Even though it’s been around for nearly a decade, advertising on the Internet is still a new medium that’s changing and evolving. It’s not TV. It’s not print. It’s something different. Little by little, the conceptual border between advertising and content is breaking down.
Traditional banner ads are becoming delivery systems for content and promotional material. Click-to-play video ads can turn an ad banner into a video channel. Click-to-call ads can turn an ad banner into a sales or support center by putting a person in voice communication with a sales rep or support person almost instantaneously. And there are interactive banners that serve as miniature Web applications like the ones from Chitika that turn ad space into mini online retail platforms, complete with product descriptions, reviews, search, and comparison shopping.
It’s a mistake to ignore the blurring lines. Ad creators who stick strictly with traditional banners, even if those banners are finely targeted by contextual or behavioral systems, will be left in the dust by those who innovate. I suppose it’s natural to fixate on an advertising mechanism that works in the here and now. And I suppose we’ll always have banners, but creative advertisers, publishers, and marketers won’t be able to avoid the eventual merging of what we take to be advertising with what we take to be content.
Take the new PayPerPost service. Some would consider it sleazy or spammish for advertisers to pay bloggers for editorial content, but that’s beside the point here. Are PayPerPost blog posts something you could consider content? You could, but PayPerPost content is written to specifically promote a product or service. So is it marketing? You’d think so, but you pay for a blogger to write a specific post in the same way you would hire a creative agency to create an advertisement. It’s also organized like an advertising network. So is it advertising? Maybe.
Sooner or later, someone’s going to come along with a great new idea and create a revolution that results in a new way of selling ideas and brand images online. After all, advertising isn’t about selling products. It’s about selling ideas. And while it’s great that we have new ways of tracking and targeting advertisements through click, impressions, timeshares, and whatnot, in the end, the customer doesn’t care. The customer cares about the customer. They want to know, “Will that product or service you’re hawking make my life easier/better/safer?” And if it won’t, then “You’d better not spam me again, spammer!” Customers don’t care if you’re being paid per-click, per-impression, or per-diem.
On the one hand, it’s dishonest to pass off advertising as content. Besides, website visitors are usually smart enough to tell the difference between honest content and stuff that’s been polished-up and oversold by a PR person. That’s cheesy. The blending of content and advertising I’m talking about is much more subtle. In the future, customers may visit a site for the advertising. It’s like corporate blogging. I like cars, and I occasionally read GM’s Fastlane blog. I go there for the content. But that content is about GM cars, and will invariably promote GM products.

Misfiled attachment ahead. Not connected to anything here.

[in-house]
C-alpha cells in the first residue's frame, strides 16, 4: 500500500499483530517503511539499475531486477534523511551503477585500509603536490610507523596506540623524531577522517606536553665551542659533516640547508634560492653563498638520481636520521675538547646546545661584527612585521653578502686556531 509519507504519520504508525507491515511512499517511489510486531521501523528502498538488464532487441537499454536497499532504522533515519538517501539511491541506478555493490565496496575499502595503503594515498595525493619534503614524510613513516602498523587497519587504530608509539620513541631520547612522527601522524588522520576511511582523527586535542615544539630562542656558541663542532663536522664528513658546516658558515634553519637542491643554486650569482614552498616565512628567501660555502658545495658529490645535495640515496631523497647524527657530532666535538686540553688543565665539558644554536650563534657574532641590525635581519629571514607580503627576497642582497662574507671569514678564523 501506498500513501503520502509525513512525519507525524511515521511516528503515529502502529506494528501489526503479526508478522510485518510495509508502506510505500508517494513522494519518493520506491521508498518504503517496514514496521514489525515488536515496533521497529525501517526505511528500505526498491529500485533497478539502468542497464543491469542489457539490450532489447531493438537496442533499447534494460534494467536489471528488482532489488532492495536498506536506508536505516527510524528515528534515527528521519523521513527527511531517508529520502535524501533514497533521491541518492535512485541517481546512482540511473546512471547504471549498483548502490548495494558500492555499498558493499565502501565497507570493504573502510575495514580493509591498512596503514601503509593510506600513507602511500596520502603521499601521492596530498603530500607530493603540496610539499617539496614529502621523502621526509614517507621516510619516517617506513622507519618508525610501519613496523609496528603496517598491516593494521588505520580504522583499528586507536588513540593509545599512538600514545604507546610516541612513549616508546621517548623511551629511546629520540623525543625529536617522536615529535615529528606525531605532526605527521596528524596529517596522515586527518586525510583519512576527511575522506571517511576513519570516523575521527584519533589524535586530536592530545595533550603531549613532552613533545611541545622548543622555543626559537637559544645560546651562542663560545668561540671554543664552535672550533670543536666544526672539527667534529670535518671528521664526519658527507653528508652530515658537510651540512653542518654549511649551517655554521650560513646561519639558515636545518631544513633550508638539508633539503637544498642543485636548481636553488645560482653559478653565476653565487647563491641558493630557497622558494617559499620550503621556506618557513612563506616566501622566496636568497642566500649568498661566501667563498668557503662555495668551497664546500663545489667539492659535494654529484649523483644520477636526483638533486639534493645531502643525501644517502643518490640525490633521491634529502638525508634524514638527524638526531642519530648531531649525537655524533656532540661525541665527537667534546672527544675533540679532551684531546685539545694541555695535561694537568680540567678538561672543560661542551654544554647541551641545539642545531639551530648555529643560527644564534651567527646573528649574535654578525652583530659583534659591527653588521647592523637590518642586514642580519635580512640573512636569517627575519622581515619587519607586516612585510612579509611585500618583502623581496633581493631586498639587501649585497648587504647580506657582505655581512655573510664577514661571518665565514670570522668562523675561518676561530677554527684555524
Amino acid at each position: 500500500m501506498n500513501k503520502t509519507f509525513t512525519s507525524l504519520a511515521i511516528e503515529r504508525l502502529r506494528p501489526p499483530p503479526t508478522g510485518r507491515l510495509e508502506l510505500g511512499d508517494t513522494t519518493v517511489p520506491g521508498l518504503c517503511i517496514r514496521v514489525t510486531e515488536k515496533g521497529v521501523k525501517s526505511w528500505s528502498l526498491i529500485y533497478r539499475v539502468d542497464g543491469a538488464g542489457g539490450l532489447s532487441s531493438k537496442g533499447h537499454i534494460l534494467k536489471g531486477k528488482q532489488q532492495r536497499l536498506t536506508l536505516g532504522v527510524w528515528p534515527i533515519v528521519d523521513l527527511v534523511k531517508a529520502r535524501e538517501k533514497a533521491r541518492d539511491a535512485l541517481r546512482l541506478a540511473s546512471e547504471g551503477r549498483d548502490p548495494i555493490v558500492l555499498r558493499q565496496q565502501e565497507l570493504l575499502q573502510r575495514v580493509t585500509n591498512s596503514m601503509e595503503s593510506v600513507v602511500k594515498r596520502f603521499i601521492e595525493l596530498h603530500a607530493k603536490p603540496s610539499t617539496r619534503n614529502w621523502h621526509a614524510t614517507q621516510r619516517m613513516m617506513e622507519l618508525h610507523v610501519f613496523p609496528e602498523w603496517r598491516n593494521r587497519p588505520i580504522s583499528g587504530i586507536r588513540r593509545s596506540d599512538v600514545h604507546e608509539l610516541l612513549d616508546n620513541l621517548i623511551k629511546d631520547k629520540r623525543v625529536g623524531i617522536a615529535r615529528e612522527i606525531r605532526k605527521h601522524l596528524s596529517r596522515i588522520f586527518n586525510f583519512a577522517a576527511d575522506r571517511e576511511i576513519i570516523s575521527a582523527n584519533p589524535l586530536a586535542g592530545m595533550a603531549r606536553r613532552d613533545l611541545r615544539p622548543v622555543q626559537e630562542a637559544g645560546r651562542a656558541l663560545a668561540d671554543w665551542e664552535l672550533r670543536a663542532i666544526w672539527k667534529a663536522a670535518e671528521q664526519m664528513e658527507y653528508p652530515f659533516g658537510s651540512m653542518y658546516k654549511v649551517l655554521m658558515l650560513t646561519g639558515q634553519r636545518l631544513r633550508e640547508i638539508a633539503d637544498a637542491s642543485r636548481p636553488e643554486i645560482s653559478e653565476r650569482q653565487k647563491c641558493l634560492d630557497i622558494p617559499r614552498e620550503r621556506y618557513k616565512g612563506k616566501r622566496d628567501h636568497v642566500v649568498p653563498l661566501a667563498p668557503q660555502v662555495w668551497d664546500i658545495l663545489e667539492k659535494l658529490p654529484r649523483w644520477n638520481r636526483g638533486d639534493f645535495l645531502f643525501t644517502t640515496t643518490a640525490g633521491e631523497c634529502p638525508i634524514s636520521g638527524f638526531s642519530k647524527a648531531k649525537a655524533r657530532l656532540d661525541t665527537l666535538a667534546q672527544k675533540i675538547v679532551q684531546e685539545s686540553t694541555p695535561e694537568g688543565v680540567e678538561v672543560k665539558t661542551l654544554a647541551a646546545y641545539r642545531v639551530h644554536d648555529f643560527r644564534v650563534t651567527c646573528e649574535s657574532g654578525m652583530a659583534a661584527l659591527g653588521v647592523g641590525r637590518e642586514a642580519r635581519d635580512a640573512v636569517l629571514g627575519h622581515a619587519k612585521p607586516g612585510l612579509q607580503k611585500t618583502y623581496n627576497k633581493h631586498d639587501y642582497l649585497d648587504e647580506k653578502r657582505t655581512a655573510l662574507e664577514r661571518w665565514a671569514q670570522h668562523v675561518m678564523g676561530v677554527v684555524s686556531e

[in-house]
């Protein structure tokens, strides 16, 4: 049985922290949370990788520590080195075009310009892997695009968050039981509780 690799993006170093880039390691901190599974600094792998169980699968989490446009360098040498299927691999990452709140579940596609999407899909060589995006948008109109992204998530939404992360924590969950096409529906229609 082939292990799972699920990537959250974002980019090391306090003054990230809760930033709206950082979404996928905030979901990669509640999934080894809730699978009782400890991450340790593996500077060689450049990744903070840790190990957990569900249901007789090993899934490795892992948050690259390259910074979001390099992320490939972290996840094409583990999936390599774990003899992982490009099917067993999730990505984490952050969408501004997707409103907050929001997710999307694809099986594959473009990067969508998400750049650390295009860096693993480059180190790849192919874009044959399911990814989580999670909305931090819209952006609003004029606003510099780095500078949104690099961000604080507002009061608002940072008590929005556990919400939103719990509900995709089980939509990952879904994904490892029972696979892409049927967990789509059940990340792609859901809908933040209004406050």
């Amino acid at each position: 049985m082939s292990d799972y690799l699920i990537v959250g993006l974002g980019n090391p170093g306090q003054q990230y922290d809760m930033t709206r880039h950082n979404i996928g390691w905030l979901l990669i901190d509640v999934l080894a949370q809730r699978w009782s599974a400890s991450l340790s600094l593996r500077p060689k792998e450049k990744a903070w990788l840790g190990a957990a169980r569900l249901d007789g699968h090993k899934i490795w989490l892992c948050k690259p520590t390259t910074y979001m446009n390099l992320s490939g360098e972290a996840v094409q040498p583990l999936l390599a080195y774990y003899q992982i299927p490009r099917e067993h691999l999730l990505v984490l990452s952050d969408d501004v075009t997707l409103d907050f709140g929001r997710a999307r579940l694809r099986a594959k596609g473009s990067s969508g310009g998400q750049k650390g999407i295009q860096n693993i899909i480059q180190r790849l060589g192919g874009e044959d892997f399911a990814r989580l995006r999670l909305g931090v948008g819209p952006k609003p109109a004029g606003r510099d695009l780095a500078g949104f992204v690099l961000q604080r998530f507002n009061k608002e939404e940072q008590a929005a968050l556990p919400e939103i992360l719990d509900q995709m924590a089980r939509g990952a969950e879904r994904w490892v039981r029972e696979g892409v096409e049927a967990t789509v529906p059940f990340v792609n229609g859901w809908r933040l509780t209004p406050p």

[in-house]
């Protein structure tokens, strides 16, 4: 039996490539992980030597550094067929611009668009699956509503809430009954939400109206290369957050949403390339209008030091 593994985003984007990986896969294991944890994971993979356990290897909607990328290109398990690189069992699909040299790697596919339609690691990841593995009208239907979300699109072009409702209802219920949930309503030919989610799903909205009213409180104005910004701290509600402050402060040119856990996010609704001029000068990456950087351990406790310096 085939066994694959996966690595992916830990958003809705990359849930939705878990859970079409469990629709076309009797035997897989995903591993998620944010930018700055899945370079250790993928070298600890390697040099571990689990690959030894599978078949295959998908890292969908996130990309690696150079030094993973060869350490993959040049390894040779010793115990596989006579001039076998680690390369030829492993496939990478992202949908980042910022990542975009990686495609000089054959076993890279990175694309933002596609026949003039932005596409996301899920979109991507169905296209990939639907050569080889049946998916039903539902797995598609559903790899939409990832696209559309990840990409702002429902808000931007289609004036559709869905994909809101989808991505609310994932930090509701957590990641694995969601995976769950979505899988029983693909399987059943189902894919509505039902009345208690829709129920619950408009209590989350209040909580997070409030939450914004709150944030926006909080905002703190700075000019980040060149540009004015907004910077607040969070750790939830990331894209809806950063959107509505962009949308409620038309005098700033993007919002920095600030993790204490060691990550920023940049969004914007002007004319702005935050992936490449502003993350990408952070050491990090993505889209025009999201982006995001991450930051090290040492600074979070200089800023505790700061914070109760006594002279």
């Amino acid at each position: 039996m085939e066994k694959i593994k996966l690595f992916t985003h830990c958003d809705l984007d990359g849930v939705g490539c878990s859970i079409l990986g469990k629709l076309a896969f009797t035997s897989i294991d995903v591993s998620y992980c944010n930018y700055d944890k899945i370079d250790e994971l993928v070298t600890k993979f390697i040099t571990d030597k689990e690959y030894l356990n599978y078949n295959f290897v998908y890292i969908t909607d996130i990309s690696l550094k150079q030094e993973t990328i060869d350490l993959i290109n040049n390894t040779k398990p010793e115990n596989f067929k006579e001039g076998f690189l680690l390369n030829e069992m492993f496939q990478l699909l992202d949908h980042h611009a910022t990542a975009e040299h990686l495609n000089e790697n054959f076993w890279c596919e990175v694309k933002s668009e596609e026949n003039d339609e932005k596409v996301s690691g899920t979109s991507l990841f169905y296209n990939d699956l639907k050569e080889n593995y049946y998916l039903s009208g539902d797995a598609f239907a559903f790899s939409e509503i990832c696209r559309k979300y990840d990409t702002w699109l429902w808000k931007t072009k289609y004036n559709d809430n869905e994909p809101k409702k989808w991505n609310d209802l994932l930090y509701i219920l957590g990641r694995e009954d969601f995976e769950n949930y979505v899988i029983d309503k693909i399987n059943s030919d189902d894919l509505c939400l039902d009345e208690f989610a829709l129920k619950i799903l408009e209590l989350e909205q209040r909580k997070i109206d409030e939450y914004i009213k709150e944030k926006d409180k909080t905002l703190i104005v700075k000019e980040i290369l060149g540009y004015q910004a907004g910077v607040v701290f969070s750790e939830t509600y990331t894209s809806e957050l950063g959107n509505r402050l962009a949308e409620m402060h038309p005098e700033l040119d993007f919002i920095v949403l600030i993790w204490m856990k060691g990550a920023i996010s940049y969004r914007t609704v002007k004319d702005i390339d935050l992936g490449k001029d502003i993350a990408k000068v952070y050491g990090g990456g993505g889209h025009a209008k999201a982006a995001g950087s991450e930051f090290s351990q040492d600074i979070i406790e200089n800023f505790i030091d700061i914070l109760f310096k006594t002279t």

There are two problems that the creative online ad revolutionist has to overcome. The first is the network. A unique one-shot ad campaign may make a splash, but it will never start a revolution unless it’s connected to a system that will let advertisers and publishers collaborate on similar campaigns ad infinitum. If there is a network structure in place, not only can the methodology of this (currently) fictitious future ad platform spread to many different advertisers and publishers, but it will also prove that such a platform can regularly generate income for publishers and ROI for advertisers.
The second problem is one of disclosure. One of the most distinctive things that makes advertising advertising is the fact that an ad is easily identified as such. When advertising and content are blended together, a website visitor needs to be able to tell the difference between promotional content and journalistic content. It’s all about trust.
A reader needs to know if there is a conflict of interest when they read or view something online. Usually it’s obvious, as with PR-style writing or blatant product placement. But when the smooth convergence between advertising and content happens, people will become confused if there is no way to tell one from another, and ultimately develop mistrust for all sites that use such a system.
However it happens, ad and content convergence will be something that people have never seen before. Not on TV. Not in print. It’s a shame that a lot of advertisers and publishers still refer to ads as if they were just another static object to place on a Web page. The question most advertisers and publishers need to be asking themselves is if they are prepared for when convergence comes.